Aged care health students have much to gain by hearing from older adults in the classroom, Australian researchers have said.
Associate professor Maree Bernoth, from Charles Sturt University (CSU), has involved people living in residential aged care in the learning experience in her own classroom and has noticed the benefits for both student and older adult.
“Older people have first-hand knowledge about ageing and we’ve found when they come into the classroom and share their stories it has a powerful effect. The students come away with a greater empathy and understanding, and the older people feel a greater connection to the community,” Bernoth said.
Bernoth, along with colleagues from CSU, have now received a Liveable Communities Grant from the NSW Government to develop a resource to help engage older people in aged care education.
The Older Persons Teaching and Empowering Aged Care Health Students (OPTEACH) project will see CSU researchers speak with older people who’ve already been involved in teaching programs to find out more about their experience and how they think it can be improved.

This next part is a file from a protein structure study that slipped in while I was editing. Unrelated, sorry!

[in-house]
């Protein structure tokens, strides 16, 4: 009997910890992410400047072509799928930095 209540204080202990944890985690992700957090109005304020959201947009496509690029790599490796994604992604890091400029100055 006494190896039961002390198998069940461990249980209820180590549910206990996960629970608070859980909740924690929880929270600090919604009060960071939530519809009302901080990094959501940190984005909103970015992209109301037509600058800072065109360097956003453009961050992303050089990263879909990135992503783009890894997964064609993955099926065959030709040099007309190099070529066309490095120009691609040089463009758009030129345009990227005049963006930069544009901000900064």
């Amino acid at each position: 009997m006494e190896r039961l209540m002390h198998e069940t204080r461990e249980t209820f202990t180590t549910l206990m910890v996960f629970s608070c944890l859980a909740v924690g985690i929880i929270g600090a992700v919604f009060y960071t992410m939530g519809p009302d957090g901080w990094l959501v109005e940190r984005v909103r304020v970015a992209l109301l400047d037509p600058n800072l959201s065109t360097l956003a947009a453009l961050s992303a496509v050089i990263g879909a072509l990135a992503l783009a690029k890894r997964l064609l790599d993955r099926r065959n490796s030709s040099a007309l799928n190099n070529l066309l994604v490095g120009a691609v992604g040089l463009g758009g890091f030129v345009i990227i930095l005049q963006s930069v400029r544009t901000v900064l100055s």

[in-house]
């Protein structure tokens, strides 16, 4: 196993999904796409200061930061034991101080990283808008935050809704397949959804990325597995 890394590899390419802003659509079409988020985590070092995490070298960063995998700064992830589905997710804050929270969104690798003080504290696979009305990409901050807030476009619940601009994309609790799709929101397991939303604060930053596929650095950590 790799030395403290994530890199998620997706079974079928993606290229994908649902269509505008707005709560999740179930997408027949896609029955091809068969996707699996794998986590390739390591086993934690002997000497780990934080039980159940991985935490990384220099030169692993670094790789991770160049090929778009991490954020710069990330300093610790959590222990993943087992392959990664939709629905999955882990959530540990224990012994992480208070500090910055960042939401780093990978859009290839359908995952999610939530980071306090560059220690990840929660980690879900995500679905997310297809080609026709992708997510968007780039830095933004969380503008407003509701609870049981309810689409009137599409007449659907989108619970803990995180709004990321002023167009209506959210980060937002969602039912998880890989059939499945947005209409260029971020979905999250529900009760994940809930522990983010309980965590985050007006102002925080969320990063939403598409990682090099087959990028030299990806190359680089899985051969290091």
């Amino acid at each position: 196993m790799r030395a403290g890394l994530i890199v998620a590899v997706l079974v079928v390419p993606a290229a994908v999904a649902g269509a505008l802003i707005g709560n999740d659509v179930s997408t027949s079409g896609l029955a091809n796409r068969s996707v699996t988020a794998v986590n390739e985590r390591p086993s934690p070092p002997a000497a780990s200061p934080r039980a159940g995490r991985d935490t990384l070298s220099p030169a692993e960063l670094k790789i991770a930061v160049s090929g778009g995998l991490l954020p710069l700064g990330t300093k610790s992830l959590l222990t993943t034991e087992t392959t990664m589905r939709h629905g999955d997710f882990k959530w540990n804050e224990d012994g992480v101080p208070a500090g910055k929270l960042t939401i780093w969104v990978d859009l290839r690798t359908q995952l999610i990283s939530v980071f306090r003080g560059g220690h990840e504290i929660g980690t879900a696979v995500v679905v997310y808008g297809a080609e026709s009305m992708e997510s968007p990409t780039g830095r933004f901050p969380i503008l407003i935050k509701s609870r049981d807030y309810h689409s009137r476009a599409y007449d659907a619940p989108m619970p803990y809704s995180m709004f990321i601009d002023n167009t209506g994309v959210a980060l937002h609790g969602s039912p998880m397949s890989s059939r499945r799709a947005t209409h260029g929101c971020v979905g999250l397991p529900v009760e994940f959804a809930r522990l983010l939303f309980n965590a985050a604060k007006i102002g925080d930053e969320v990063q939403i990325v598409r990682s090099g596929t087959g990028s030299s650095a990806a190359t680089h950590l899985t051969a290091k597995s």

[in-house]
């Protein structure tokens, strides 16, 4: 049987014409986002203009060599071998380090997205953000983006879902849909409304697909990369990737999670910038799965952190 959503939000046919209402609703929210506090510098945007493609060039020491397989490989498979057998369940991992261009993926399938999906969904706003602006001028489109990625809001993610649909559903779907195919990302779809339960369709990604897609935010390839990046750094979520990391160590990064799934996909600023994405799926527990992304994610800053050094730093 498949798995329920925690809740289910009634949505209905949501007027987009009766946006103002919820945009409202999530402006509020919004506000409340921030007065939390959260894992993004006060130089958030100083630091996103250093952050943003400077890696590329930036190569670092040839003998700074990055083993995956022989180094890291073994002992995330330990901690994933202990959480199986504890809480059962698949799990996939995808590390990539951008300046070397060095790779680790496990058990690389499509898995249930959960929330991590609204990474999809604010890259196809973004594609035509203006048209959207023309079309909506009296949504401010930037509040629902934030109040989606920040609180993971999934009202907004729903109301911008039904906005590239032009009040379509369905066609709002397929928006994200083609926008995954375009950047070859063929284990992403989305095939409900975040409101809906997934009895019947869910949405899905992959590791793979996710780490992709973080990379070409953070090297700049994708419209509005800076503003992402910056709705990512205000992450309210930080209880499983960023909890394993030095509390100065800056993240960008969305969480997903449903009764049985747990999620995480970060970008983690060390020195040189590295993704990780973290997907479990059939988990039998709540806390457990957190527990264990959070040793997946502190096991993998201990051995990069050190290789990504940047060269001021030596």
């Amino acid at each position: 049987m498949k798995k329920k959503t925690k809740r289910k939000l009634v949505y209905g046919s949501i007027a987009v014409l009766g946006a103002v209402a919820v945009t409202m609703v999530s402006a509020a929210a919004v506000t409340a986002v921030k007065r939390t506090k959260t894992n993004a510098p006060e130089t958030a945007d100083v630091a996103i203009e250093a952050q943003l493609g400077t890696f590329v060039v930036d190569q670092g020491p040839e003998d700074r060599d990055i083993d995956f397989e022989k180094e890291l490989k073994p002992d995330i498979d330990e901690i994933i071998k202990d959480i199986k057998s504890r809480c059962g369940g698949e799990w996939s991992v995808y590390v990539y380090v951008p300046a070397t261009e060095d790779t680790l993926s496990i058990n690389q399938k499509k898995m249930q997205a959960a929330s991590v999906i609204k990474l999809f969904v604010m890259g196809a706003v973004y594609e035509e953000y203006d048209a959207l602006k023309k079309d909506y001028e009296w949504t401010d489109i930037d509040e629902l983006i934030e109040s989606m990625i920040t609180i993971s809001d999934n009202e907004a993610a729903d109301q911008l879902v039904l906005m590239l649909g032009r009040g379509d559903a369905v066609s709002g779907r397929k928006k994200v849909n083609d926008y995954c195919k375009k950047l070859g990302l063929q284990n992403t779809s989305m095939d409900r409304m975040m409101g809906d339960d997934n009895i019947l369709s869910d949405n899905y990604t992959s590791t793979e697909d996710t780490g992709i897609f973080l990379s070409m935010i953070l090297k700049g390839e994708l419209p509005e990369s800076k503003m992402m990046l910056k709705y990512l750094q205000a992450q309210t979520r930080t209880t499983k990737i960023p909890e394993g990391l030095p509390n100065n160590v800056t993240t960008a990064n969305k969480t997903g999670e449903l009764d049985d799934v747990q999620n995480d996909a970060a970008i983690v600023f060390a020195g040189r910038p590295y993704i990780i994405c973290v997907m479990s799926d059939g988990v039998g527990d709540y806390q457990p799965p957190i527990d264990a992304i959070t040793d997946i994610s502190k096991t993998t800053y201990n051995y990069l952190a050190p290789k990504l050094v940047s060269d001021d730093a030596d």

The team will also work with residents in four aged care facilities in the Nambucca Valley of NSW, Dubbo and Bathurst in the NSW Central West region and Deniliquin in the Riverina.
Bernoth said: “Older people in residential care can feel very isolated and getting them into the classroom to tell their stories is one way of showing their experience is valued by the community.
“Our aim is to find out what sort of support is needed to help them to become engaged with education and development programs, not just at Charles Sturt University but at other institutions and in training programs for staff within the sector.
“Educators also need support to make this kind of experience possible and we want to develop a set of resources that all aged care educators can draw on to include older people in residential care in their teaching programs.”Do you have an idea for a story?
Email [email protected]